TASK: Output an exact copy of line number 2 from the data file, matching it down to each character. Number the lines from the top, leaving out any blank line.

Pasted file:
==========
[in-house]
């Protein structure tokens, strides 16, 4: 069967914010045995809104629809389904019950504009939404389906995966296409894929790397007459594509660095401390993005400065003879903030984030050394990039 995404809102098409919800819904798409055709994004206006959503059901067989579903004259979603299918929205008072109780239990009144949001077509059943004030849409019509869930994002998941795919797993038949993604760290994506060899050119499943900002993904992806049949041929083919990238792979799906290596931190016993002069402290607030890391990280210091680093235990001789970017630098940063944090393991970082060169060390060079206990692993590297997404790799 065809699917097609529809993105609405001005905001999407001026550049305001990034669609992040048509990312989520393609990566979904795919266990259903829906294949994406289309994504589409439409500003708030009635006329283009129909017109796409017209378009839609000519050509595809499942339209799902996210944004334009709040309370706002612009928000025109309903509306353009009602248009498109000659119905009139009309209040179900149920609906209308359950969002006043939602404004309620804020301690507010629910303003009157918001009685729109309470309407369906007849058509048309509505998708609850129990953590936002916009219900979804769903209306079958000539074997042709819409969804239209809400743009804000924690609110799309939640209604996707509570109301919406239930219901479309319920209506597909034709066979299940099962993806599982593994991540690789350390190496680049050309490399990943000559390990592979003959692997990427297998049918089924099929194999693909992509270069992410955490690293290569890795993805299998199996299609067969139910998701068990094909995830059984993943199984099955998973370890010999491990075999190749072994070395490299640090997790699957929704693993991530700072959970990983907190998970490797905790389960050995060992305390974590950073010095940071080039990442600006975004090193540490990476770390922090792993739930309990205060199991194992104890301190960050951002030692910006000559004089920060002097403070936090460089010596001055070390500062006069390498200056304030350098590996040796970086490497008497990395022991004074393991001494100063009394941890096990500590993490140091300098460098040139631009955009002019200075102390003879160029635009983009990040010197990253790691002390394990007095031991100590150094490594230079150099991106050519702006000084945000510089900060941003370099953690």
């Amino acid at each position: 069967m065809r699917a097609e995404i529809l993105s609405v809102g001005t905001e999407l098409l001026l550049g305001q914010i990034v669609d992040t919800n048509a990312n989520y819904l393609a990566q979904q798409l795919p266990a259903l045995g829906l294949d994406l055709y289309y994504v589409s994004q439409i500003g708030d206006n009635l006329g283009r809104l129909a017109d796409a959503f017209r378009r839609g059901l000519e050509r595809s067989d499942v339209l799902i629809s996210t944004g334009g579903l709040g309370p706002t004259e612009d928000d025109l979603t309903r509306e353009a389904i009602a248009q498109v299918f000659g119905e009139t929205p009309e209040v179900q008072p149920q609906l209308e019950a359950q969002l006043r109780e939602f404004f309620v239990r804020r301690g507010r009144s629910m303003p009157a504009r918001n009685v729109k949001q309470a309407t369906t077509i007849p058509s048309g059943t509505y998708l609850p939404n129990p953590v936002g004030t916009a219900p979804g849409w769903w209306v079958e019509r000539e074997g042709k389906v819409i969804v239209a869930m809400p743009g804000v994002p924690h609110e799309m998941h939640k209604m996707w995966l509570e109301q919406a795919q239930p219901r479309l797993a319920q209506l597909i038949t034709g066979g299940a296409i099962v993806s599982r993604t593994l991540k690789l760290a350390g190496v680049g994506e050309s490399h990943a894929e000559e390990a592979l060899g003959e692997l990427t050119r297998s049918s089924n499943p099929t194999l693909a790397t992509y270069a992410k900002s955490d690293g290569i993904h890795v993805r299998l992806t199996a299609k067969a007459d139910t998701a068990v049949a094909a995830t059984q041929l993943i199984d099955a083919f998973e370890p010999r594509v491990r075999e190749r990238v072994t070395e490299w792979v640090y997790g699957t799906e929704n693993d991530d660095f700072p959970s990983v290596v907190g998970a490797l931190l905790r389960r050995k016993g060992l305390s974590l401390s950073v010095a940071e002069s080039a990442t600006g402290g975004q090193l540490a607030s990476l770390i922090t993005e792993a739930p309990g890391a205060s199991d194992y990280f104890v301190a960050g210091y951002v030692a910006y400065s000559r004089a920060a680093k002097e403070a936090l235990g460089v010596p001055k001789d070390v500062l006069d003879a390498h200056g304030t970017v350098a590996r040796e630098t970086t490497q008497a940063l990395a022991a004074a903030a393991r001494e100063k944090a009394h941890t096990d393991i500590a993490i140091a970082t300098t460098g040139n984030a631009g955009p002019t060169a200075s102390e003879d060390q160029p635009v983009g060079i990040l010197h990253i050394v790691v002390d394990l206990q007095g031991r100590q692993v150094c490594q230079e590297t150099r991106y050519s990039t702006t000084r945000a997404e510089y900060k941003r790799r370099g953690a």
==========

């Protein structure tokens, strides 16, 4: 069967914010045995809104629809389904019950504009939404389906995966296409894929790397007459594509660095401390993005400065003879903030984030050394990039 995404809102098409919800819904798409055709994004206006959503059901067989579903004259979603299918929205008072109780239990009144949001077509059943004030849409019509869930994002998941795919797993038949993604760290994506060899050119499943900002993904992806049949041929083919990238792979799906290596931190016993002069402290607030890391990280210091680093235990001789970017630098940063944090393991970082060169060390060079206990692993590297997404790799 065809699917097609529809993105609405001005905001999407001026550049305001990034669609992040048509990312989520393609990566979904795919266990259903829906294949994406289309994504589409439409500003708030009635006329283009129909017109796409017209378009839609000519050509595809499942339209799902996210944004334009709040309370706002612009928000025109309903509306353009009602248009498109000659119905009139009309209040179900149920609906209308359950969002006043939602404004309620804020301690507010629910303003009157918001009685729109309470309407369906007849058509048309509505998708609850129990953590936002916009219900979804769903209306079958000539074997042709819409969804239209809400743009804000924690609110799309939640209604996707509570109301919406239930219901479309319920209506597909034709066979299940099962993806599982593994991540690789350390190496680049050309490399990943000559390990592979003959692997990427297998049918089924099929194999693909992509270069992410955490690293290569890795993805299998199996299609067969139910998701068990094909995830059984993943199984099955998973370890010999491990075999190749072994070395490299640090997790699957929704693993991530700072959970990983907190998970490797905790389960050995060992305390974590950073010095940071080039990442600006975004090193540490990476770390922090792993739930309990205060199991194992104890301190960050951002030692910006000559004089920060002097403070936090460089010596001055070390500062006069390498200056304030350098590996040796970086490497008497990395022991004074393991001494100063009394941890096990500590993490140091300098460098040139631009955009002019200075102390003879160029635009983009990040010197990253790691002390394990007095031991100590150094490594230079150099991106050519702006000084945000510089900060941003370099953690």